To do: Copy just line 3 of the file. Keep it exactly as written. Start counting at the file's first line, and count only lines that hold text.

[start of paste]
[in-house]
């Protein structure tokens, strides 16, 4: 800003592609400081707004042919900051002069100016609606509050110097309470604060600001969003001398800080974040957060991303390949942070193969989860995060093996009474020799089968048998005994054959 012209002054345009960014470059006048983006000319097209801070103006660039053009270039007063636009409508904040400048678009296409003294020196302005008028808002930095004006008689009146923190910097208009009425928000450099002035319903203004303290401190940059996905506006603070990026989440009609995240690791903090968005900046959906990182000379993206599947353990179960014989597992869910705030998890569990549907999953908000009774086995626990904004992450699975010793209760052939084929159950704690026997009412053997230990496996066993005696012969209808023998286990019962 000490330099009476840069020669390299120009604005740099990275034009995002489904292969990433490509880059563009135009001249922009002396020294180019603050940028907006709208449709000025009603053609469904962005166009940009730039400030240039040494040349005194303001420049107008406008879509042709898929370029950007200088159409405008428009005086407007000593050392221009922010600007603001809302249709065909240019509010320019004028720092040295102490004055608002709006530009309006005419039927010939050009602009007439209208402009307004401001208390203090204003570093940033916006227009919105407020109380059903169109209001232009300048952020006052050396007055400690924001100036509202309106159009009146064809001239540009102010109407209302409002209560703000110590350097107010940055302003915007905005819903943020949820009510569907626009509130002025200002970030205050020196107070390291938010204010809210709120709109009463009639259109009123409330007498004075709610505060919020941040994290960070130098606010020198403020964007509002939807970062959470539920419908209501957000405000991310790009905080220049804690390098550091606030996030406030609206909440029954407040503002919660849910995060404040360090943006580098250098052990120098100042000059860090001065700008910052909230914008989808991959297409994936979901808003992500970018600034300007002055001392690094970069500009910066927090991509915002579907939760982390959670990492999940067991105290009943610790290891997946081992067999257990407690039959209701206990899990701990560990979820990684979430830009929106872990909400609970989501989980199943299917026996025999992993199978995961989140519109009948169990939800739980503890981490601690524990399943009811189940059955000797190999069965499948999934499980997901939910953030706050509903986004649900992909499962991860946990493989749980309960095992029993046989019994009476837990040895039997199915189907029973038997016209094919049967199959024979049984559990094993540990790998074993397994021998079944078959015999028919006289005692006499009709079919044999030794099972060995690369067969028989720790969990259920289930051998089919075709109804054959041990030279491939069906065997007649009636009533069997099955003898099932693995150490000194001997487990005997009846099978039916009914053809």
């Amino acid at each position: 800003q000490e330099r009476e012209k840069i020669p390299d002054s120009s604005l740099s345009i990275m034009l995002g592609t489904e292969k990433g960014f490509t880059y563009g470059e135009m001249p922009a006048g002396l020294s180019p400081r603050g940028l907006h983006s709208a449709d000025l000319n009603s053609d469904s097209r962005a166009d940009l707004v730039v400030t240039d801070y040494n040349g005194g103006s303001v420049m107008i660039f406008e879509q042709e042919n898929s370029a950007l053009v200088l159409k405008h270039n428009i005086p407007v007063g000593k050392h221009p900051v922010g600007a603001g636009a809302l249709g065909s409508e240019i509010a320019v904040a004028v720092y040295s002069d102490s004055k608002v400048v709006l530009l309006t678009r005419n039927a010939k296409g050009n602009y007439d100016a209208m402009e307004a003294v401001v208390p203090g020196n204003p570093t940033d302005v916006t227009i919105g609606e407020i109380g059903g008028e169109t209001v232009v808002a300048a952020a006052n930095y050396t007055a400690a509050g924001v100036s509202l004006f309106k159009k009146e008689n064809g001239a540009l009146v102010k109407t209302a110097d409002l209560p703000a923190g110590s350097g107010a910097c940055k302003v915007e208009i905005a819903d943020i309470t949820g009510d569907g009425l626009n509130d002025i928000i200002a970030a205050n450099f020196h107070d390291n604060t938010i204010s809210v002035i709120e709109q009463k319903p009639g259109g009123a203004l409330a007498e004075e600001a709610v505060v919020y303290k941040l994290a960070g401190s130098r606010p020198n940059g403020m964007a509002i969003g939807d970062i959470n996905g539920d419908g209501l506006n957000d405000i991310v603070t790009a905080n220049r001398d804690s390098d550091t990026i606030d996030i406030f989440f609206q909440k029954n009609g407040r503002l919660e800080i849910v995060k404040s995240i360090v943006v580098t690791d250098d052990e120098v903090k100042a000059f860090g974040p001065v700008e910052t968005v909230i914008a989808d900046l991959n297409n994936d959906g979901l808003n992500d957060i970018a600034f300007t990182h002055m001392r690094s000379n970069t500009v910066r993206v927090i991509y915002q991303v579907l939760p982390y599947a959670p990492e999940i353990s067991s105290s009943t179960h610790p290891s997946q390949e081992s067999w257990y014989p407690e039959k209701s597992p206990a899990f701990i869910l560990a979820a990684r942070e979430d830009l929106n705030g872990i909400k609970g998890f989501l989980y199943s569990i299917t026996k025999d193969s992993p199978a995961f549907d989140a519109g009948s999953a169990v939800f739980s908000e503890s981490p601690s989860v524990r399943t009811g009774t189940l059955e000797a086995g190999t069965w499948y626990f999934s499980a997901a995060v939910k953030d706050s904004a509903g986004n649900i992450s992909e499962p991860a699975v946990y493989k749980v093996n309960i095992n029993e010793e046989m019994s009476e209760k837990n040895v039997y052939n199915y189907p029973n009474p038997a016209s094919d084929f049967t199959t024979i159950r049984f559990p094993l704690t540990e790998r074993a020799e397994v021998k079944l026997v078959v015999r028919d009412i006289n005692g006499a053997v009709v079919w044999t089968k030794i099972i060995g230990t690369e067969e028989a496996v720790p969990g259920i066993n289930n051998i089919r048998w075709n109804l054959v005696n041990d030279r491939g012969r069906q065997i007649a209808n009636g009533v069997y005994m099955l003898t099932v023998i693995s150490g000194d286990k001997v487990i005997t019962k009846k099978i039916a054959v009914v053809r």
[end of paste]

């Amino acid at each position: 800003q000490e330099r009476e012209k840069i020669p390299d002054s120009s604005l740099s345009i990275m034009l995002g592609t489904e292969k990433g960014f490509t880059y563009g470059e135009m001249p922009a006048g002396l020294s180019p400081r603050g940028l907006h983006s709208a449709d000025l000319n009603s053609d469904s097209r962005a166009d940009l707004v730039v400030t240039d801070y040494n040349g005194g103006s303001v420049m107008i660039f406008e879509q042709e042919n898929s370029a950007l053009v200088l159409k405008h270039n428009i005086p407007v007063g000593k050392h221009p900051v922010g600007a603001g636009a809302l249709g065909s409508e240019i509010a320019v904040a004028v720092y040295s002069d102490s004055k608002v400048v709006l530009l309006t678009r005419n039927a010939k296409g050009n602009y007439d100016a209208m402009e307004a003294v401001v208390p203090g020196n204003p570093t940033d302005v916006t227009i919105g609606e407020i109380g059903g008028e169109t209001v232009v808002a300048a952020a006052n930095y050396t007055a400690a509050g924001v100036s509202l004006f309106k159009k009146e008689n064809g001239a540009l009146v102010k109407t209302a110097d409002l209560p703000a923190g110590s350097g107010a910097c940055k302003v915007e208009i905005a819903d943020i309470t949820g009510d569907g009425l626009n509130d002025i928000i200002a970030a205050n450099f020196h107070d390291n604060t938010i204010s809210v002035i709120e709109q009463k319903p009639g259109g009123a203004l409330a007498e004075e600001a709610v505060v919020y303290k941040l994290a960070g401190s130098r606010p020198n940059g403020m964007a509002i969003g939807d970062i959470n996905g539920d419908g209501l506006n957000d405000i991310v603070t790009a905080n220049r001398d804690s390098d550091t990026i606030d996030i406030f989440f609206q909440k029954n009609g407040r503002l919660e800080i849910v995060k404040s995240i360090v943006v580098t690791d250098d052990e120098v903090k100042a000059f860090g974040p001065v700008e910052t968005v909230i914008a989808d900046l991959n297409n994936d959906g979901l808003n992500d957060i970018a600034f300007t990182h002055m001392r690094s000379n970069t500009v910066r993206v927090i991509y915002q991303v579907l939760p982390y599947a959670p990492e999940i353990s067991s105290s009943t179960h610790p290891s997946q390949e081992s067999w257990y014989p407690e039959k209701s597992p206990a899990f701990i869910l560990a979820a990684r942070e979430d830009l929106n705030g872990i909400k609970g998890f989501l989980y199943s569990i299917t026996k025999d193969s992993p199978a995961f549907d989140a519109g009948s999953a169990v939800f739980s908000e503890s981490p601690s989860v524990r399943t009811g009774t189940l059955e000797a086995g190999t069965w499948y626990f999934s499980a997901a995060v939910k953030d706050s904004a509903g986004n649900i992450s992909e499962p991860a699975v946990y493989k749980v093996n309960i095992n029993e010793e046989m019994s009476e209760k837990n040895v039997y052939n199915y189907p029973n009474p038997a016209s094919d084929f049967t199959t024979i159950r049984f559990p094993l704690t540990e790998r074993a020799e397994v021998k079944l026997v078959v015999r028919d009412i006289n005692g006499a053997v009709v079919w044999t089968k030794i099972i060995g230990t690369e067969e028989a496996v720790p969990g259920i066993n289930n051998i089919r048998w075709n109804l054959v005696n041990d030279r491939g012969r069906q065997i007649a209808n009636g009533v069997y005994m099955l003898t099932v023998i693995s150490g000194d286990k001997v487990i005997t019962k009846k099978i039916a054959v009914v053809r």